Bot : Machine able to send message to specific target based on a code Botmaster : Owner of the bots Botnet : Network of bot from the same code

3.22 Detecting sockpuppet in opinion deceptive Spam

Mars 2017

The problem here is that spamming people can take an identity, spam with it, and change to another. So the aim is to reconstruct, assemble a global identity of this user given its multiple identity activities.

They use spy sets, which are labelled sets transformed to unlabelled set in some way ...[TODO : learn more about]

Spy induction is to recover the labels given the neirest and farthest neighbors

Authorship Attribution (AA) : Given a set of authors with their set of documents, and a set of unatributed documents, reassemble author. Assume a big enough data set per author (which makes the problem different from sockpuppet)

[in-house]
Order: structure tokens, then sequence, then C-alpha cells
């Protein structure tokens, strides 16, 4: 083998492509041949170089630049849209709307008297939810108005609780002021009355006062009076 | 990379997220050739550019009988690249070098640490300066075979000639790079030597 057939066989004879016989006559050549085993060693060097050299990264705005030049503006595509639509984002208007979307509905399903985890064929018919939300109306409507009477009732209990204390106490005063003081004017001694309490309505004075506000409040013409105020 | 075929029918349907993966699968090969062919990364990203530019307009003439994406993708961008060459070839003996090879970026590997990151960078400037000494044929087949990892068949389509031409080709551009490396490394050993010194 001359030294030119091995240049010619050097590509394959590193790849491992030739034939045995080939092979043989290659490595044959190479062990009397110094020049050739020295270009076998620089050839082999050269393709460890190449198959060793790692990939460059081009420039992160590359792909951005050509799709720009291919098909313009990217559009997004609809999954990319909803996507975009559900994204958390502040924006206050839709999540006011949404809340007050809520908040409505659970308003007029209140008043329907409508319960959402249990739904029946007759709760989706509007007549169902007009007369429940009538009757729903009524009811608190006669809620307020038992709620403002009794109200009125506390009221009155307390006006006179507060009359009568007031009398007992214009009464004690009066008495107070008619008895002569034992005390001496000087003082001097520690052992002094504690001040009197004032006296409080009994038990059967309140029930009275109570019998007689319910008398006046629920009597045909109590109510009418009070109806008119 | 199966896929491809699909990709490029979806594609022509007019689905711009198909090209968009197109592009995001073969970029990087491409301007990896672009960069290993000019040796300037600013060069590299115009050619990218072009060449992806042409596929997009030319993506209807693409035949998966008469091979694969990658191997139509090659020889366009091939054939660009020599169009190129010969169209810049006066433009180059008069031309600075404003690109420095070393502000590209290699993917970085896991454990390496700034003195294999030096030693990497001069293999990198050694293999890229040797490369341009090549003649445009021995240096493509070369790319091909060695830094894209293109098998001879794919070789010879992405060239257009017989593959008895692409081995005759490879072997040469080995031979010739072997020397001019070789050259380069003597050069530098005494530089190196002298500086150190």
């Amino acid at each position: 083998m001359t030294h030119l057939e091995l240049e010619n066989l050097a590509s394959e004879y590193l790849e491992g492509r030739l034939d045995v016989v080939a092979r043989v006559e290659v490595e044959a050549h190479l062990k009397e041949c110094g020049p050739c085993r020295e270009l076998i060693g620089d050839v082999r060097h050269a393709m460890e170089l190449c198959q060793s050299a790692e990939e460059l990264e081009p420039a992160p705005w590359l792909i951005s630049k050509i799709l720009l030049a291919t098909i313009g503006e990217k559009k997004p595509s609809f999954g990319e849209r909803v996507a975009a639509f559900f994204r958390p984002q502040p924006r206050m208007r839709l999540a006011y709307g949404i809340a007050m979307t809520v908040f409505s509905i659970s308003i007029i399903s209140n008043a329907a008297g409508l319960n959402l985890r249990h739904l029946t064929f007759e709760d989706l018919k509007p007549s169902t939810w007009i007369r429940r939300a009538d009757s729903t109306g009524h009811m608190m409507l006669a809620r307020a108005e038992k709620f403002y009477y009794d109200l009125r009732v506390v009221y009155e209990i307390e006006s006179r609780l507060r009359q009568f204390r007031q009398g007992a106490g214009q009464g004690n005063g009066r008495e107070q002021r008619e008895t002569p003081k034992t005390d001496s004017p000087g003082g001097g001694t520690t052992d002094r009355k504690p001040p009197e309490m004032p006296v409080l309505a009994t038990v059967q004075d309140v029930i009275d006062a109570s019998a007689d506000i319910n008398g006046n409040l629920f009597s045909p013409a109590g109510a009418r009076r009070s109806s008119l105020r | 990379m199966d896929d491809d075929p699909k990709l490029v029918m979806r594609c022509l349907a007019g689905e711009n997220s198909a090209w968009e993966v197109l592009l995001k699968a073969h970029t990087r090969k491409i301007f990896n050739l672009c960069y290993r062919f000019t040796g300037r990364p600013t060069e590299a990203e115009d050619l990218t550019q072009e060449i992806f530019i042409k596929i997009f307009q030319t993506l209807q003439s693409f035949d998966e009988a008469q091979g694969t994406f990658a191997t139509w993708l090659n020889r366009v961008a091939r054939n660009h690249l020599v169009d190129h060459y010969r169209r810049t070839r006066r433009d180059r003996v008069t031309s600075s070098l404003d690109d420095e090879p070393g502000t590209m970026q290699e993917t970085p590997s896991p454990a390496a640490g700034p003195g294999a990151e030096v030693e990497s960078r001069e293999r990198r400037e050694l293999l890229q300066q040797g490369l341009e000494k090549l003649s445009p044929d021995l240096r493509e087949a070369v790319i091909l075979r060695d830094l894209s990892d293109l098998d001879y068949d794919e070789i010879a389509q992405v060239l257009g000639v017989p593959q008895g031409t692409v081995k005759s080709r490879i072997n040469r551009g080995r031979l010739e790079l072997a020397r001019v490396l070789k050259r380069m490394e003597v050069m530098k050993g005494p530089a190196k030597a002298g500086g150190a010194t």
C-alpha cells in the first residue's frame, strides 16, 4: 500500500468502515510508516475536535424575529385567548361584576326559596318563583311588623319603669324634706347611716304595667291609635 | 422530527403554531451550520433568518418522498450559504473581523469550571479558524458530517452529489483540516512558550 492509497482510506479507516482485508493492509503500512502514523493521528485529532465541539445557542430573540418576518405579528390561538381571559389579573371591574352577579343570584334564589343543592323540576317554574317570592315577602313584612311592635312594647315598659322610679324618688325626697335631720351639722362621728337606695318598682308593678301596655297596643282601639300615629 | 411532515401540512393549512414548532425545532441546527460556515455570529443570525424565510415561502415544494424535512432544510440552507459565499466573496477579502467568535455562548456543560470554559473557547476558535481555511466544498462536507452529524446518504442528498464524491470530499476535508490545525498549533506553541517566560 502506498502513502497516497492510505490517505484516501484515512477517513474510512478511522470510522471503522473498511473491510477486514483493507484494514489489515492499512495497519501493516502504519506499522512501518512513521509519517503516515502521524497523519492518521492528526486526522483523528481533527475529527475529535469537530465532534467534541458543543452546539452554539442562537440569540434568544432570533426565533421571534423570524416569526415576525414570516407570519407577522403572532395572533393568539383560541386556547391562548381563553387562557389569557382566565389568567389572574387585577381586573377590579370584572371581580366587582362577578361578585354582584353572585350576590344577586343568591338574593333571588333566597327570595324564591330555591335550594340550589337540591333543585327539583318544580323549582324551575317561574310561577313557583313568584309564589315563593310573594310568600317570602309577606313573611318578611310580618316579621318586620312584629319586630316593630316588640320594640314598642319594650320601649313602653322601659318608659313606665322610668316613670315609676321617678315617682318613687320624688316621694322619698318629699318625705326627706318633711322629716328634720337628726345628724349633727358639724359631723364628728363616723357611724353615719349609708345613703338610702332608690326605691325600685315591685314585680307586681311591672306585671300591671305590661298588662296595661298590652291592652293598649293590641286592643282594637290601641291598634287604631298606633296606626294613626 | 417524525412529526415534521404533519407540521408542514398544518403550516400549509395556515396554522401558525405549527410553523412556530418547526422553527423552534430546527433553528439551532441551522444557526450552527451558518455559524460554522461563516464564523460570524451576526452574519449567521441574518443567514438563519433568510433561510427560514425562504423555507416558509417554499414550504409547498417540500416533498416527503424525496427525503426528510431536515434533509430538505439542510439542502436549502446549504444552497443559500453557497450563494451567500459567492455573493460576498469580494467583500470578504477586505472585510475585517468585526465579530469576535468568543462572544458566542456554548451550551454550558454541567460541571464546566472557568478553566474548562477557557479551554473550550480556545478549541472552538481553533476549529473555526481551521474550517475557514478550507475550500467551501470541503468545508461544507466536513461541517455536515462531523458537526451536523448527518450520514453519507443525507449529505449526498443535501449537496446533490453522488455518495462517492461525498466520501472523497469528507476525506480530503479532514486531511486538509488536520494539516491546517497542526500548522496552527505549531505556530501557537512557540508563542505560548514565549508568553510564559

Authorship Verification (AV) : Given a set of document written by a user, determine if a new document has been writted by the user. Allow to detect imposters

SockPuppet detection : detectability with SVM and PartOfSpeach, for detecting several ids of a user

... Not the most interesting paper... But develop the concept of Farthest Neighbors

No proper dataset, the data have been generated with 40 people or so ...

3.23 TF-IDF, IR Information Retrieval

3.24 Challenge-response system

  • CAPTCHA : Completely Automated Public Turing test to tell Computers and Humans Apart

3.25 HIN Hetereogeous Information Network

G = (V, E) r > 1 types of nodes and s > 1 types of relations.

  • Each node v ∈ V belongs to a node type n ∈ N
  • Each link e ∈ E belongs to a link type l ∈ L

If 2 links are of the same type, the starting and ending nodes of the two links are the same.